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Measures to improve a home’s resistance to storm damage and/or enhance energy efficiency are often deterred by formidable upfront costs. The Property-Assessed Clean Energy (PACE) program seeks to remedy that situation by offering an innovative mechanism for financing windstorm damage protection and energy efficiency improvements on private property. Local governments, state governments or other inter-jurisdictional authorities, when authorized by state law, fund the up-front costs of improvements on commercial and residential properties.

Property owners who voluntarily choose to participate in a PACE program repay their improvement costs over a set time period—typically 10 to 20 years—through property assessments, which are secured by the property itself (at least 10 percent equity required) and paid as an addition to the owners' property tax bills. It is non-credit based financing, with no minimum FICO score required (but the property owner must be current on mortgage and property tax payments with no bankruptcies).

A PACE assessment is a “debt of property,” meaning the debt is tied to the property as opposed to the property owner(s), so the repayment obligation may transfer with property ownership, if the buyer and new first mortgage holder agree.

Florida is one of the most active PACE markets in the nation. PACE has logged an estimated impact of $805.3 million in completed energy efficiency and resiliency projects across the U.S., with $216.4 million in Florida alone. It also claims 3,240 new jobs created and sustained in Florida, as well as $22.2 million saved in insurance claims.

Unlike some other states, PACE programs in Florida are not run by governments but rather by third-parties such as the Ygrene Energy Fund through its program YgreneWorks™. As the first and largest PACE provider in Florida, Ygrene has now funded more than 2,000 projects in Miami-Dade and Broward Counties, and enabled renewable energy efficiency and hurricane resiliency retrofits for businesses, homeowners and multifamily housing across the state. PACE-financed projects in Florida are overwhelmingly residential (96 percent) and are for high-efficiency impact windows and doors (47.2 percent) and roofing (32.8 percent).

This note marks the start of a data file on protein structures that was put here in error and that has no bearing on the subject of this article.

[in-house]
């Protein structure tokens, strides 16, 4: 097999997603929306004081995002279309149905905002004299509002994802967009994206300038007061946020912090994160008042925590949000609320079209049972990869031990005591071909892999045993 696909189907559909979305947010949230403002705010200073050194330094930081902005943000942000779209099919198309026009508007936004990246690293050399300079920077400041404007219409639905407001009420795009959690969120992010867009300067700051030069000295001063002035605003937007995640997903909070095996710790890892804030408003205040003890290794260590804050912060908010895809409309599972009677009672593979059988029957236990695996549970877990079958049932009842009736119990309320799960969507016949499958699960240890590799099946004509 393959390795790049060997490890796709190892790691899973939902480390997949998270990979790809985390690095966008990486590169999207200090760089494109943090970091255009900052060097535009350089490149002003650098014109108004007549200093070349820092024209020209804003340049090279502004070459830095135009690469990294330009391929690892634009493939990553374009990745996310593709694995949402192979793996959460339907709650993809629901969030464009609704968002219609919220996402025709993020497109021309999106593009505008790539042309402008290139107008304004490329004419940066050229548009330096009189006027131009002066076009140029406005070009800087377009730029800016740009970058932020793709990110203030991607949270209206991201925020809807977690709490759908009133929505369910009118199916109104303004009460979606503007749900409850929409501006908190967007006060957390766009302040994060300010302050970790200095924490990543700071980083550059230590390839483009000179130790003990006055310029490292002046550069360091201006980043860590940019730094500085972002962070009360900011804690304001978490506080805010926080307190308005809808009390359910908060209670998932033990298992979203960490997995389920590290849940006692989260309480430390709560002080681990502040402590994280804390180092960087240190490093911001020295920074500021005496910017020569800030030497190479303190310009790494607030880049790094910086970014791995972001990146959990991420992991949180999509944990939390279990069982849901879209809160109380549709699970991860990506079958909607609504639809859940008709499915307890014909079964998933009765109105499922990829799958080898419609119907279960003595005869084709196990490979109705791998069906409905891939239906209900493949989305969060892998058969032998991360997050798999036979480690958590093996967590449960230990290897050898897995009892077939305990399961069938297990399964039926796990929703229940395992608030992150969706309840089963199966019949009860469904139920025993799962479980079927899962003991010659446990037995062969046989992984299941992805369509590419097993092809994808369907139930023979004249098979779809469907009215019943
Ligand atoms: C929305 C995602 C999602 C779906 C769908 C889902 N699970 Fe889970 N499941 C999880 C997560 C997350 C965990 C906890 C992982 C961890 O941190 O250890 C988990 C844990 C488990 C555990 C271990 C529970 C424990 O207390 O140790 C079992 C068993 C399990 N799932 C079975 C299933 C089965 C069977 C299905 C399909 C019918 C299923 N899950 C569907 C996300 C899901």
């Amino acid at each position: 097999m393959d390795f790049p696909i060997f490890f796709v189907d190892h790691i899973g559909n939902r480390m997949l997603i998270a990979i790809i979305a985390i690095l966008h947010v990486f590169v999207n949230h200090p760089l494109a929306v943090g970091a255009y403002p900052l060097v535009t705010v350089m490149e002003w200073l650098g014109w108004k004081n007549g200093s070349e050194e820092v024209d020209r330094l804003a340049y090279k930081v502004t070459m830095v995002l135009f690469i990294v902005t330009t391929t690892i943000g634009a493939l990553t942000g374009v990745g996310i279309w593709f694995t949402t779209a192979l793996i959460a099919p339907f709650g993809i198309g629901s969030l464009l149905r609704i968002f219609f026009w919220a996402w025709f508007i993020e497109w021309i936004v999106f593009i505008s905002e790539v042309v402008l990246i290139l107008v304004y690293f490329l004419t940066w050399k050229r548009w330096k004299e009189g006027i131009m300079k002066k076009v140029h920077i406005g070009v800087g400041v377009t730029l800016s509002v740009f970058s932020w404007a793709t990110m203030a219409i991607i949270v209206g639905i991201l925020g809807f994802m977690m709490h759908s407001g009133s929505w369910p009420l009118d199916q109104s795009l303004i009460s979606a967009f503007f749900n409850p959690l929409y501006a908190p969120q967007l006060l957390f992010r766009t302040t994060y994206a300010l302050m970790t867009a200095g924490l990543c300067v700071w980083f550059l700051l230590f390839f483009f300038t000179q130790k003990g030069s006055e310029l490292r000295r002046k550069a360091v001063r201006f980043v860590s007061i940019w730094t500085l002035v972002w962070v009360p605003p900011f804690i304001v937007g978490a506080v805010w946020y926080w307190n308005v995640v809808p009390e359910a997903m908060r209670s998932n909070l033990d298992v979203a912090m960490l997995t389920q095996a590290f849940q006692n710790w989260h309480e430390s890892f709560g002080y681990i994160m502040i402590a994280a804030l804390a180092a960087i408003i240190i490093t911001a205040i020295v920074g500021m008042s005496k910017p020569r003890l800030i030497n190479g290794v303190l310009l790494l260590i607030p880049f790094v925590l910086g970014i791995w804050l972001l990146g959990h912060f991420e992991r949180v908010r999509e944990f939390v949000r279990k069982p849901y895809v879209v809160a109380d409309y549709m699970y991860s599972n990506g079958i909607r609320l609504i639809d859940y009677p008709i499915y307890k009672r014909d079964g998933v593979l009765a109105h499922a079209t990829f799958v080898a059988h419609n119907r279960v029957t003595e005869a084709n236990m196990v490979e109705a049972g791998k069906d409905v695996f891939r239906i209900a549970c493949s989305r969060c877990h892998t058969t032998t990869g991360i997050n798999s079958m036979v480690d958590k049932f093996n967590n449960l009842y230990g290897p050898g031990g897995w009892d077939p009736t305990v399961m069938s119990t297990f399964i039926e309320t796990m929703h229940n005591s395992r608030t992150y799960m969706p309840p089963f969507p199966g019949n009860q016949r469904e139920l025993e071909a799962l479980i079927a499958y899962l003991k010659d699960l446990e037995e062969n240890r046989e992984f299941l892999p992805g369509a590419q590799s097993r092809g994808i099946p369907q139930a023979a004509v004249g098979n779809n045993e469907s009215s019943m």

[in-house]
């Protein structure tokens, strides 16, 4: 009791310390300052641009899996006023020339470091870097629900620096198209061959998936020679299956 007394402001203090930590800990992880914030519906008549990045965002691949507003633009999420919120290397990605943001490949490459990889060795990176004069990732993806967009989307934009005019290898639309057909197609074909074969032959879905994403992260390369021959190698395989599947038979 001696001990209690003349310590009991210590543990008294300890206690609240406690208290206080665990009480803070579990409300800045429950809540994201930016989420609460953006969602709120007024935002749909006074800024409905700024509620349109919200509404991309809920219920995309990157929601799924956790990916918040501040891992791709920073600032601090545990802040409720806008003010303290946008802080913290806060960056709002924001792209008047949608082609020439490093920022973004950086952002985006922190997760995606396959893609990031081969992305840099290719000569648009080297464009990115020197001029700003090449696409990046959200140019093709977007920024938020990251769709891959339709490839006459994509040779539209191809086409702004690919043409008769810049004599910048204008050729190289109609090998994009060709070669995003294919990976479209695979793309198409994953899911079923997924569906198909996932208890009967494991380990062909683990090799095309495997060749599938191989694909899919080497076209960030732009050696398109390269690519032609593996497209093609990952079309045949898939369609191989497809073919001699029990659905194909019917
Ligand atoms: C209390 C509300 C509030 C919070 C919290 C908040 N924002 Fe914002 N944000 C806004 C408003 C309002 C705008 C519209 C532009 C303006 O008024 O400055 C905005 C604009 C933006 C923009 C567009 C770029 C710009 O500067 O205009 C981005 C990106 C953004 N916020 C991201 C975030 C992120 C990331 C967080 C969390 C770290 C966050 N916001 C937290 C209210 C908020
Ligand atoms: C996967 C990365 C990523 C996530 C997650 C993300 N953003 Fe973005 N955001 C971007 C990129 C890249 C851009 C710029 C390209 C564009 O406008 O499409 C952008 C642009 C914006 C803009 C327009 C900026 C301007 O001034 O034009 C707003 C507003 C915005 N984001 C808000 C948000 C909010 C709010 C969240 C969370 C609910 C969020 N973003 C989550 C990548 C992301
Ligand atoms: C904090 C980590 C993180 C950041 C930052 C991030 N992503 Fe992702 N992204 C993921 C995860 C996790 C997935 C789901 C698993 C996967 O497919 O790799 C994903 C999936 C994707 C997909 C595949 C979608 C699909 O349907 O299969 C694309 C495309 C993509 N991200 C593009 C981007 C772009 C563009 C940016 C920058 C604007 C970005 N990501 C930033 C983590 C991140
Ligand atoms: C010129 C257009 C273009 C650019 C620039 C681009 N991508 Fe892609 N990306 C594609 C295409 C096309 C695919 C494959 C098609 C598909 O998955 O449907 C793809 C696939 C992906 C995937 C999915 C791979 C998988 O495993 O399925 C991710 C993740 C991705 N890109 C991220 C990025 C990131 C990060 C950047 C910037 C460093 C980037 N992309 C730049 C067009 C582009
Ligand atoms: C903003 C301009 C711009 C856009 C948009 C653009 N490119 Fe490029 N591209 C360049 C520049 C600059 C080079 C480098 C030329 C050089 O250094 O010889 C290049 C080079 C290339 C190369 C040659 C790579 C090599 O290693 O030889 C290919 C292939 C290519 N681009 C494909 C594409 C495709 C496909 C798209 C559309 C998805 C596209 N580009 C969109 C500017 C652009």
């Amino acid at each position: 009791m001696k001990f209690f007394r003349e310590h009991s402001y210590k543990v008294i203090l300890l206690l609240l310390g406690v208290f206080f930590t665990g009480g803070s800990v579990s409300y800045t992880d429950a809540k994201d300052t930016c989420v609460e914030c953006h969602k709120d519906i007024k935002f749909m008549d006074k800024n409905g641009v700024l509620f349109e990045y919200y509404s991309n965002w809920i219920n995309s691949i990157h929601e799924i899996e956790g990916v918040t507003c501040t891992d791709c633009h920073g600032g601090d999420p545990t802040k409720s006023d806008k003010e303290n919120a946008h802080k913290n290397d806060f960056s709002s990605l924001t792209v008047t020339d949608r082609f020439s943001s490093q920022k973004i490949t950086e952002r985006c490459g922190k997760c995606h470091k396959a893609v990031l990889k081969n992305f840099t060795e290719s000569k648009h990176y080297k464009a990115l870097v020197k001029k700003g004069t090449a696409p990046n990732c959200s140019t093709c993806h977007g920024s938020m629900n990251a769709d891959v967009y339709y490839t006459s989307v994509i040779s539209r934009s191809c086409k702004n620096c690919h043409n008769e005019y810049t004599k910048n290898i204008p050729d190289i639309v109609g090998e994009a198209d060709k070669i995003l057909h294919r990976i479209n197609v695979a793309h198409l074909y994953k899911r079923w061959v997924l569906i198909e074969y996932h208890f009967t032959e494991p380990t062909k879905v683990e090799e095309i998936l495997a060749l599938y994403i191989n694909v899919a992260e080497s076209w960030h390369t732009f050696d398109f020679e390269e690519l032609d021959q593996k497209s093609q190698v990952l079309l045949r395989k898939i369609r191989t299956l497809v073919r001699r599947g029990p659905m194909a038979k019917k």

Rafael Perez of the Ygrene noted that more than 50 percent of YgreneWorks projects in 2015 in Florida were for “hurricane preparedness,” including impact resistant windows, doors and roofing, foundation strengthening and secondary water barriers. In the Miami-Dade district, hurricane resilience projects are even higher, accounting for close to 75 percent of retrofit projects.

In the AAMA Southeastern Region, Florida makes the PACE program available for both homes and commercial properties. It is also active in Atlanta, Georgia. PACE is not currently active in Alabama, Louisiana, Mississippi and Tennessee. PACE enabling legislation for commercial only has been passed in the Carolinas, Texas and Virginia.

Perez provided commercial and residential case examples, in which energy savings amounted to about 35 percent due to the measures installed. An example residential case study turned a project valued at $60,000 into 48 percent property insurance savings and 36 percent monthly energy savings. Solar panels installed in another home netted 96 percent energy savings for a $21,000 investment.

On the commercial side, Brandsmart USA, a chain of consumer electronics and appliance stores based in Hollywood, Florida, has become the biggest commercial user of PACE funds in the state so far, with projects totaling $5 million. Brandsmart already is “cash-positive” on PACE at its south Miami-Dade store after the first year, saving about 10 percent more on energy bills and maintenance than it costs to back the money – and all without paying a dime upfront.

Such results demonstrate that in most cases, PACE loans pay for themselves through the costs saved by the improvements financed.